Loving the Wildlife

This post will happen again many times over the course of this blog, mostly because these situations keep coming up. There are a lot of factors that make people afraid of outdoors adventures, but one of the several recurring factors is the local wildlife.

“Don’t go kayaking in that creek, I heard they spotted a gator two years ago.”

“You know the news said there’s a bear wandering near that mountain.”

“ACCCCK! SPIDER! KILL IT WITH FIRE!”

This is what many people think wildlife encounters are like.

This is what many people think wildlife encounters are like.

Those are just a few of the things people tell me whenever we talk about the outdoors. Yes, folks, there are animals out there. Some of them could even hurt you. Once in a blue moon, there’s an entirely unprovoked animal attack, literally where a human was doing exactly what he was supposed to be doing, and out of nowhere a wild animal comes after him. Even in those “out of nowhere” cases, you have to understand there could have been extenuating circumstances that prompted the attack–even though they were absolutely NOT the human’s fault–like perhaps the bear had cubs nearby or the animal in question happens to be highly territorial. (Interesting trivia: did you know that more people are killed by hippos every year than any other animal? They’re uber-stingy with their territory.)

I’ve had some interesting encounters with wildlife, but when I say encounters, I only mean that I WAS THE ONE who’d encountered it. The animal could have cared less that I was standing there.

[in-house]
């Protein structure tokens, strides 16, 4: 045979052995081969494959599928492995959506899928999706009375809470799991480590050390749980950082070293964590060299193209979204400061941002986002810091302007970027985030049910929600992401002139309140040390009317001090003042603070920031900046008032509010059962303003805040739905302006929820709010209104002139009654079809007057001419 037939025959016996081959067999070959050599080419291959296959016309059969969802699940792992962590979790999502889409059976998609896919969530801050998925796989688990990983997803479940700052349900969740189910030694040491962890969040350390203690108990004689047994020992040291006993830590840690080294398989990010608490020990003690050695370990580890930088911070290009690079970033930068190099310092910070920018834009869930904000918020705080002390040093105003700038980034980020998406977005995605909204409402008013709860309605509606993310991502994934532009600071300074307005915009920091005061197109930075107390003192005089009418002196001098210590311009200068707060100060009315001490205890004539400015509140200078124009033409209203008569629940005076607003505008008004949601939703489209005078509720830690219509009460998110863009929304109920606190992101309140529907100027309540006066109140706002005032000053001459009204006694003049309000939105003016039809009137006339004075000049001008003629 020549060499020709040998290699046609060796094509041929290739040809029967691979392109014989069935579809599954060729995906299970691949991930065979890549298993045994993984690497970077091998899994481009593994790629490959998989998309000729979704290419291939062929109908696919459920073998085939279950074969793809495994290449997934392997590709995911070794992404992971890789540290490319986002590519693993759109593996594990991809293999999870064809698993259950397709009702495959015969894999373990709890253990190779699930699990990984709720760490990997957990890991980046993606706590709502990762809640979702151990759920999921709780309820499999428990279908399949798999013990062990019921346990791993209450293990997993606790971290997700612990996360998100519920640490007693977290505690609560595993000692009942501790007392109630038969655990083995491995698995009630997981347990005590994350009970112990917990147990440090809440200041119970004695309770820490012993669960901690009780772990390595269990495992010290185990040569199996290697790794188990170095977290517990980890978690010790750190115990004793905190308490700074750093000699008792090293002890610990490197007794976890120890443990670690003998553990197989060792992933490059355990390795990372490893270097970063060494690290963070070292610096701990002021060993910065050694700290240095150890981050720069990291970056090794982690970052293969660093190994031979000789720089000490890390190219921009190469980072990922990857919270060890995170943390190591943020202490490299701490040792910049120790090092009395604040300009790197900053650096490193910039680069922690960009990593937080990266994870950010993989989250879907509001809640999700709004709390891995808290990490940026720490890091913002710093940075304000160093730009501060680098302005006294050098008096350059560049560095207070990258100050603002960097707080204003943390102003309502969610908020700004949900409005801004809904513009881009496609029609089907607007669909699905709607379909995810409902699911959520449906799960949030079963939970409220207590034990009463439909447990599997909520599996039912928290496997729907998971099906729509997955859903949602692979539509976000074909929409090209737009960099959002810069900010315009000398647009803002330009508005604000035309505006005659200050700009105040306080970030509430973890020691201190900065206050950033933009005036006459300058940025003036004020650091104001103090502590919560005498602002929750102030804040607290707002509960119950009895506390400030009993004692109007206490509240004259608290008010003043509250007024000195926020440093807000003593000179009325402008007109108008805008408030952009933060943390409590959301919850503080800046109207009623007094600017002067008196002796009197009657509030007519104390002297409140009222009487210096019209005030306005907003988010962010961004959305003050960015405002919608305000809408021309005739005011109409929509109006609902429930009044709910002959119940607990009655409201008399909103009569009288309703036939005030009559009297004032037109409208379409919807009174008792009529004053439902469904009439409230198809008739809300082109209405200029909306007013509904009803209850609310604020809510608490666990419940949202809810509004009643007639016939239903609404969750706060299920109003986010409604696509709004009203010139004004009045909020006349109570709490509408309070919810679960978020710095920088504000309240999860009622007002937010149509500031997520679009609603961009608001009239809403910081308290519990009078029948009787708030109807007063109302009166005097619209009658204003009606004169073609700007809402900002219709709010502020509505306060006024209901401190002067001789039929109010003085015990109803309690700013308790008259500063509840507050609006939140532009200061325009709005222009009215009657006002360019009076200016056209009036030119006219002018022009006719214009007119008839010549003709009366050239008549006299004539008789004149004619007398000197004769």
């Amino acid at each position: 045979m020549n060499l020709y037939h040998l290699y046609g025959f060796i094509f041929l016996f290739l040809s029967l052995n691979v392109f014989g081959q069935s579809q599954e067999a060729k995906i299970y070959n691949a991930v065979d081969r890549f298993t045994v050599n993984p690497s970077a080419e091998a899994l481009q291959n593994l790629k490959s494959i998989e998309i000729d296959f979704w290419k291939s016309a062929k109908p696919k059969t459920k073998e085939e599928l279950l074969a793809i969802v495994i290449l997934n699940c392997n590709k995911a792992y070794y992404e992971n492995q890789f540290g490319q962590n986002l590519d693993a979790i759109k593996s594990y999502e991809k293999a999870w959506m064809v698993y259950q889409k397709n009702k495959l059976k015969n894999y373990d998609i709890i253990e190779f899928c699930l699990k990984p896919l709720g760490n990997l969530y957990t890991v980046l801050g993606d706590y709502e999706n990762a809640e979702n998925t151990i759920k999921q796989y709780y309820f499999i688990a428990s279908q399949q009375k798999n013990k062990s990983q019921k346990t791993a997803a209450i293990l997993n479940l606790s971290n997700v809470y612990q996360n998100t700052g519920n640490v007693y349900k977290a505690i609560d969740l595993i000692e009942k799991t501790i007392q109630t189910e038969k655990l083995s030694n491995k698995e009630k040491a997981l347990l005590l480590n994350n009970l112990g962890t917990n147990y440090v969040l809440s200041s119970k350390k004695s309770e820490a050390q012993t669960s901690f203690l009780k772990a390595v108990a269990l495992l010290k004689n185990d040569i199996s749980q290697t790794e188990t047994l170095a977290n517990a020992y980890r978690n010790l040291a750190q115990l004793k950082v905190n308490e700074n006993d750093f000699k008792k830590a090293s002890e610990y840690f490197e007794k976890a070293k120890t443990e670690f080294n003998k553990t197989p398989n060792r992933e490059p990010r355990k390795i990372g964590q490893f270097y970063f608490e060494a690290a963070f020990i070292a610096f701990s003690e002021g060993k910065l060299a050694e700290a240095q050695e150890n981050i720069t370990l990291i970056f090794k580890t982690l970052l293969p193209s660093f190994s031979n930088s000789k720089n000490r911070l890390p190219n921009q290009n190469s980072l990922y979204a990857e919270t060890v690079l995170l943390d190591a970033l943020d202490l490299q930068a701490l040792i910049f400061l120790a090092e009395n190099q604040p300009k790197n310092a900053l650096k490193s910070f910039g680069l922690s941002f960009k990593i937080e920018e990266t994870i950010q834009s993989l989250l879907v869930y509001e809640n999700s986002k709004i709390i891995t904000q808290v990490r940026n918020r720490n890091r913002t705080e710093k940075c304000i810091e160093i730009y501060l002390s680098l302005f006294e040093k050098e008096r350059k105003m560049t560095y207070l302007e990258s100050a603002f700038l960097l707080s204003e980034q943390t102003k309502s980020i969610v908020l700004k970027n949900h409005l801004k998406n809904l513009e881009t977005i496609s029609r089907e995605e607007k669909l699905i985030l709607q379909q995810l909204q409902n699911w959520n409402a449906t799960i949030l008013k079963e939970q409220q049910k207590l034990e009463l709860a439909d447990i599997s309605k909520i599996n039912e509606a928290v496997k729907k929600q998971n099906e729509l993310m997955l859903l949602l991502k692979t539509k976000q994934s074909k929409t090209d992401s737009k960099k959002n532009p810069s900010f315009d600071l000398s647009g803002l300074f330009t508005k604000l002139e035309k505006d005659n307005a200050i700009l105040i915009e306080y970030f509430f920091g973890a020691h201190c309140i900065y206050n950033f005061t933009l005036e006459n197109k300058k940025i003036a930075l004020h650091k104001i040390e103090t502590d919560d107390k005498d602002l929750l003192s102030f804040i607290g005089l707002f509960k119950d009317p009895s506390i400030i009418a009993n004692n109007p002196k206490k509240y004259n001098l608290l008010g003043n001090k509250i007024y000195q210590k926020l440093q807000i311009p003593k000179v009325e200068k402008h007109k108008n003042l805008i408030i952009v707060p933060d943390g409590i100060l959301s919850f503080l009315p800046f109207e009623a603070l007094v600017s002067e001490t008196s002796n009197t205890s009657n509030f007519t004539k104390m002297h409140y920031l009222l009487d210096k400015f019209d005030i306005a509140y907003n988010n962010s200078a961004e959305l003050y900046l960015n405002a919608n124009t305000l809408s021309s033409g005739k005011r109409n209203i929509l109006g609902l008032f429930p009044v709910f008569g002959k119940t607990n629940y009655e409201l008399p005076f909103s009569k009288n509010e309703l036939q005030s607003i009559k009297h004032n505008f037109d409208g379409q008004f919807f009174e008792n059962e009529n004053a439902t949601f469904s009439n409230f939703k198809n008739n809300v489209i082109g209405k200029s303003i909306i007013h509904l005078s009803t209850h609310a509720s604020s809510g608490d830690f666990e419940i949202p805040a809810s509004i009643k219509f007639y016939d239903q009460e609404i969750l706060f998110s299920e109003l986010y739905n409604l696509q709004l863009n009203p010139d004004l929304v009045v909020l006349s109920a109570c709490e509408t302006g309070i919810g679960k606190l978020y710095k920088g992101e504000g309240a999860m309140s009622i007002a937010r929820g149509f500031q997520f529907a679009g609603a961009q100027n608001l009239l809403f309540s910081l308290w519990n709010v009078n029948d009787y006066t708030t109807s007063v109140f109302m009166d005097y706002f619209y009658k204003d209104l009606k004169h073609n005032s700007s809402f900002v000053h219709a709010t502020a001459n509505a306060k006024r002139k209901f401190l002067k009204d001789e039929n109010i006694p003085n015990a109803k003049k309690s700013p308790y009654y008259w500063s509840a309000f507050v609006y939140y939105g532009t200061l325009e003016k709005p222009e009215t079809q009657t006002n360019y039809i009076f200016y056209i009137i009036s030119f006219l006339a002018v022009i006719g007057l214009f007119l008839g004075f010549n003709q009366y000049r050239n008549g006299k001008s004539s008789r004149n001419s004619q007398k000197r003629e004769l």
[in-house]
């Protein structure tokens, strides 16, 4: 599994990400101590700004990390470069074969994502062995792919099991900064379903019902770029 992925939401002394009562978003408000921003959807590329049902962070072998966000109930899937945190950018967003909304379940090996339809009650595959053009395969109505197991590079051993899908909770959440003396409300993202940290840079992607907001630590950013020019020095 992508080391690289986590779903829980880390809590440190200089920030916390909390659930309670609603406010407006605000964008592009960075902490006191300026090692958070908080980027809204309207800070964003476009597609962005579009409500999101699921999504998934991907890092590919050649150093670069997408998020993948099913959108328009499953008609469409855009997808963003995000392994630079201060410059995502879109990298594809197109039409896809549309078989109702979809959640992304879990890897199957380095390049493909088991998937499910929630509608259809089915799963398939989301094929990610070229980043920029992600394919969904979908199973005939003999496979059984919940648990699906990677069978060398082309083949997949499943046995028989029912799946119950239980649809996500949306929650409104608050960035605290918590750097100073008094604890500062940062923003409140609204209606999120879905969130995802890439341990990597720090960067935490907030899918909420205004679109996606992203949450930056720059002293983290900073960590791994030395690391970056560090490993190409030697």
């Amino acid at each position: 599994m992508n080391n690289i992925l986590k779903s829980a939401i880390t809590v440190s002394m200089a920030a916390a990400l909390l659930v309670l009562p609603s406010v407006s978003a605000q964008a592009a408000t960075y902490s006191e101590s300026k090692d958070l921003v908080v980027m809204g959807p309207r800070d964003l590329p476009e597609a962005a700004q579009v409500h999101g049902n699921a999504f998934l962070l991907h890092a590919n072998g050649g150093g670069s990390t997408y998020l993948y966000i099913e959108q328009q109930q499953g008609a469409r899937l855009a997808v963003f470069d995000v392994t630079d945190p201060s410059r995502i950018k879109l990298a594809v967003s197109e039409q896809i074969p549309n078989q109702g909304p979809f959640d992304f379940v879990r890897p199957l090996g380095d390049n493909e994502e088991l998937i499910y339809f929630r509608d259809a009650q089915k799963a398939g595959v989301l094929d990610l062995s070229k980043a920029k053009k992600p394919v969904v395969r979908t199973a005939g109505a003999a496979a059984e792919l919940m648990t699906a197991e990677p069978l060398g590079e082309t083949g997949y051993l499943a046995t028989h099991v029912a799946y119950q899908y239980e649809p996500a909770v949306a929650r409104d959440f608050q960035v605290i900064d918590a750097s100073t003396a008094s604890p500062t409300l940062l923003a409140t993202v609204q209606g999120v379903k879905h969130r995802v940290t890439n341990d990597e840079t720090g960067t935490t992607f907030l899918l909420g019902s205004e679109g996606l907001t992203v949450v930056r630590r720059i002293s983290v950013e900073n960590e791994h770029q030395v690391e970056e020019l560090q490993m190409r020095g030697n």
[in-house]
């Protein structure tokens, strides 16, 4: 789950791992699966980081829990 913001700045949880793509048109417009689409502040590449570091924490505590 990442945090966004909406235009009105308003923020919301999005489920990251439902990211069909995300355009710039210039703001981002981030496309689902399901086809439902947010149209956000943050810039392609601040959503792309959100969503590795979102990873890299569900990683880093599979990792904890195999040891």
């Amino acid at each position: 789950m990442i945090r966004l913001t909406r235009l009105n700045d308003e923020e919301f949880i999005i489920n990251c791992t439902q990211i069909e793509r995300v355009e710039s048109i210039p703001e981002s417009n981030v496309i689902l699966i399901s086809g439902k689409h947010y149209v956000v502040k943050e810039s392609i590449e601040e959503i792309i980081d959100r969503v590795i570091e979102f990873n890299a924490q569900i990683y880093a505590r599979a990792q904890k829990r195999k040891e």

Exhibit A: I was in the woods one day and a mountain lion walked right in front of me. It looked at me, flared its nostrils, and walked away. It had smelled me and decided I was NOT useful. The fact that it took about ten minutes to finally vacate the area enough for me to get my back off that tree and race to the car was MY problem, not the mountain lion’s.

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Exhibit B: I was hiking in the woods with my husband after a night of heavy, heavy rain. I love hiking after a big storm because the paths turn muddy from the rain but the heat of the next day dries the mud enough to walk on. That means you can walk around pretty easily and still see tons of fresh animal tracks. I pointed to one in particular and said, “Hey look! A mountain lion track!”

A short time later, I got to point and say, “Hey look! A bear track!” My husband laughed and said, “There aren’t any bears in this part of the state!”

I wear a women's size 11 hiking boot.

I wear a women’s size 11 hiking boot.

No sooner had the words left his mouth than his phone beeped. We had a friend who was going to join us that day but he had something come up that morning. He told us he’d be along later in the day and would try to catch up with us, but not to wait on him.

The phone had beeped with a text from that friend. It was a picture of the bear he’d just seen. (Man, do I love being right, and do I love to punish a non-outdoorsy husband when I am!)

Exhibit C: We just got back from a camping trip to go kayaking in the southern part of our state. Yes, folks, that’s the alligator that was floating in the middle of the lake, right in front of our kayak. As it turns out, just the week before, someone had caught the record-setting gator at 920 pounds. I wasn’t actually aware there ARE gators in that body of water… now we know.

Hi there, gator! Nice camouflage.

Hi there, gator! Nice camouflage.

Here’s something important to remember. For 99% of the animal-human wildlife encounters, they don’t want to hurt you. There’s a reason it makes the news when there’s an animal attack. Even the famously-feared shark attacks are rare enough that it warrants sending a reporter to the now-empty beach to stand there and tell us what happened.

As a general rule of thumb, if you leave them alone they’ll leave you alone. Yes, there are animals out there. Guess what? They also walk through your yard at night! But with a little respect, some forward thinking, and a promise never to attempt to take a selfie with an armadillo, you’ll be fine.

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